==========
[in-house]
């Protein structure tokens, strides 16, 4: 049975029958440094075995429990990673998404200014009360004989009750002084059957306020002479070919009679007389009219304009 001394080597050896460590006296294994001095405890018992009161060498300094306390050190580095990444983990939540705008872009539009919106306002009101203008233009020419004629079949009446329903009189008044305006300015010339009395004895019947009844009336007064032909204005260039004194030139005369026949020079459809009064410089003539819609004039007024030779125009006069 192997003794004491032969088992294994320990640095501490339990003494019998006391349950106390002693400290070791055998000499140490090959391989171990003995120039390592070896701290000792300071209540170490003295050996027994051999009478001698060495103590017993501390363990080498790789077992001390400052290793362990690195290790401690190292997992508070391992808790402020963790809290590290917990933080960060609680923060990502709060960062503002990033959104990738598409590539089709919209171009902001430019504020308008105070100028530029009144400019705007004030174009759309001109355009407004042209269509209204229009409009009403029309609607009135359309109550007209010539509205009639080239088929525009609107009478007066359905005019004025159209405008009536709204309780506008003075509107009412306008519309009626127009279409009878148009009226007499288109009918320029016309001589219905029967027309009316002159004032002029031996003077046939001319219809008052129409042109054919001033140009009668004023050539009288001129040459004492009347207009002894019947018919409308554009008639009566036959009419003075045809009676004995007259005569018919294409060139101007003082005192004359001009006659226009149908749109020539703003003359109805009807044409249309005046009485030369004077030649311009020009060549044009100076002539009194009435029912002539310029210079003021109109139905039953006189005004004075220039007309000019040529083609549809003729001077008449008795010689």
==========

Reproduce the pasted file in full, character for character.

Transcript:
[in-house]
């Protein structure tokens, strides 16, 4: 049975029958440094075995429990990673998404200014009360004989009750002084059957306020002479070919009679007389009219304009 001394080597050896460590006296294994001095405890018992009161060498300094306390050190580095990444983990939540705008872009539009919106306002009101203008233009020419004629079949009446329903009189008044305006300015010339009395004895019947009844009336007064032909204005260039004194030139005369026949020079459809009064410089003539819609004039007024030779125009006069 192997003794004491032969088992294994320990640095501490339990003494019998006391349950106390002693400290070791055998000499140490090959391989171990003995120039390592070896701290000792300071209540170490003295050996027994051999009478001698060495103590017993501390363990080498790789077992001390400052290793362990690195290790401690190292997992508070391992808790402020963790809290590290917990933080960060609680923060990502709060960062503002990033959104990738598409590539089709919209171009902001430019504020308008105070100028530029009144400019705007004030174009759309001109355009407004042209269509209204229009409009009403029309609607009135359309109550007209010539509205009639080239088929525009609107009478007066359905005019004025159209405008009536709204309780506008003075509107009412306008519309009626127009279409009878148009009226007499288109009918320029016309001589219905029967027309009316002159004032002029031996003077046939001319219809008052129409042109054919001033140009009668004023050539009288001129040459004492009347207009002894019947018919409308554009008639009566036959009419003075045809009676004995007259005569018919294409060139101007003082005192004359001009006659226009149908749109020539703003003359109805009807044409249309005046009485030369004077030649311009020009060549044009100076002539009194009435029912002539310029210079003021109109139905039953006189005004004075220039007309000019040529083609549809003729001077008449008795010689």